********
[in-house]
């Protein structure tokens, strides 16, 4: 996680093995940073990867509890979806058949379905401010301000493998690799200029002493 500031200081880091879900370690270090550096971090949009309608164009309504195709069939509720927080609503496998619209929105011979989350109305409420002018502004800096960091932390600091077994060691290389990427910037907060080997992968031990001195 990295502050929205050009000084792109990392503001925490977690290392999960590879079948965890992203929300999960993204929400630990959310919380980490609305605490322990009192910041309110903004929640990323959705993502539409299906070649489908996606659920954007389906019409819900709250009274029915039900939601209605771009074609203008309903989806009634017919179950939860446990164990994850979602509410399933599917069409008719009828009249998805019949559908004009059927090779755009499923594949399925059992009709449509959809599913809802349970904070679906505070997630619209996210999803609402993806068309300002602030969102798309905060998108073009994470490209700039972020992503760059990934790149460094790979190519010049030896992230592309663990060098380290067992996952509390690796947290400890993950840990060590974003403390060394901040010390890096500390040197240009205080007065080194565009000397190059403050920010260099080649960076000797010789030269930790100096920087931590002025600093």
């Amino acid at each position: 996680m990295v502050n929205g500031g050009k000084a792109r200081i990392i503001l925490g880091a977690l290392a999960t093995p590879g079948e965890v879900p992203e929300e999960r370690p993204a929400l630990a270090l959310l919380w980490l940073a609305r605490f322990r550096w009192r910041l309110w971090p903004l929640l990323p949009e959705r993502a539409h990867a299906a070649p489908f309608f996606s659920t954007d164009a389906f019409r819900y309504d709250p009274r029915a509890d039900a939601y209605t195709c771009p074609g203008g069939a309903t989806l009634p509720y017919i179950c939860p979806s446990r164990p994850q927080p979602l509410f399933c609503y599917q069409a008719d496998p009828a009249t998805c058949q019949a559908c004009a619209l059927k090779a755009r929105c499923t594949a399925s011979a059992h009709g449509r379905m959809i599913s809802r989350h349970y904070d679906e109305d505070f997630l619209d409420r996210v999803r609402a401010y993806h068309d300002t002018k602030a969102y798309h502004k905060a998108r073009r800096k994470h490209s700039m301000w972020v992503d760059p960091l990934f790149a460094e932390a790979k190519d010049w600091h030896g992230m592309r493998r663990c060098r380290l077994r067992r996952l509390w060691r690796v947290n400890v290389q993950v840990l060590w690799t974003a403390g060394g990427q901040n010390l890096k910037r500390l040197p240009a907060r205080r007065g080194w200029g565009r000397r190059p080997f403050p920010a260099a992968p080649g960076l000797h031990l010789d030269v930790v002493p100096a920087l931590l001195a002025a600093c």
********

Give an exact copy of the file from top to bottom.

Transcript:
[in-house]
């Protein structure tokens, strides 16, 4: 996680093995940073990867509890979806058949379905401010301000493998690799200029002493 500031200081880091879900370690270090550096971090949009309608164009309504195709069939509720927080609503496998619209929105011979989350109305409420002018502004800096960091932390600091077994060691290389990427910037907060080997992968031990001195 990295502050929205050009000084792109990392503001925490977690290392999960590879079948965890992203929300999960993204929400630990959310919380980490609305605490322990009192910041309110903004929640990323959705993502539409299906070649489908996606659920954007389906019409819900709250009274029915039900939601209605771009074609203008309903989806009634017919179950939860446990164990994850979602509410399933599917069409008719009828009249998805019949559908004009059927090779755009499923594949399925059992009709449509959809599913809802349970904070679906505070997630619209996210999803609402993806068309300002602030969102798309905060998108073009994470490209700039972020992503760059990934790149460094790979190519010049030896992230592309663990060098380290067992996952509390690796947290400890993950840990060590974003403390060394901040010390890096500390040197240009205080007065080194565009000397190059403050920010260099080649960076000797010789030269930790100096920087931590002025600093």
């Amino acid at each position: 996680m990295v502050n929205g500031g050009k000084a792109r200081i990392i503001l925490g880091a977690l290392a999960t093995p590879g079948e965890v879900p992203e929300e999960r370690p993204a929400l630990a270090l959310l919380w980490l940073a609305r605490f322990r550096w009192r910041l309110w971090p903004l929640l990323p949009e959705r993502a539409h990867a299906a070649p489908f309608f996606s659920t954007d164009a389906f019409r819900y309504d709250p009274r029915a509890d039900a939601y209605t195709c771009p074609g203008g069939a309903t989806l009634p509720y017919i179950c939860p979806s446990r164990p994850q927080p979602l509410f399933c609503y599917q069409a008719d496998p009828a009249t998805c058949q019949a559908c004009a619209l059927k090779a755009r929105c499923t594949a399925s011979a059992h009709g449509r379905m959809i599913s809802r989350h349970y904070d679906e109305d505070f997630l619209d409420r996210v999803r609402a401010y993806h068309d300002t002018k602030a969102y798309h502004k905060a998108r073009r800096k994470h490209s700039m301000w972020v992503d760059p960091l990934f790149a460094e932390a790979k190519d010049w600091h030896g992230m592309r493998r663990c060098r380290l077994r067992r996952l509390w060691r690796v947290n400890v290389q993950v840990l060590w690799t974003a403390g060394g990427q901040n010390l890096k910037r500390l040197p240009a907060r205080r007065g080194w200029g565009r000397r190059p080997f403050p920010a260099a992968p080649g960076l000797h031990l010789d030269v930790v002493p100096a920087l931590l001195a002025a600093c």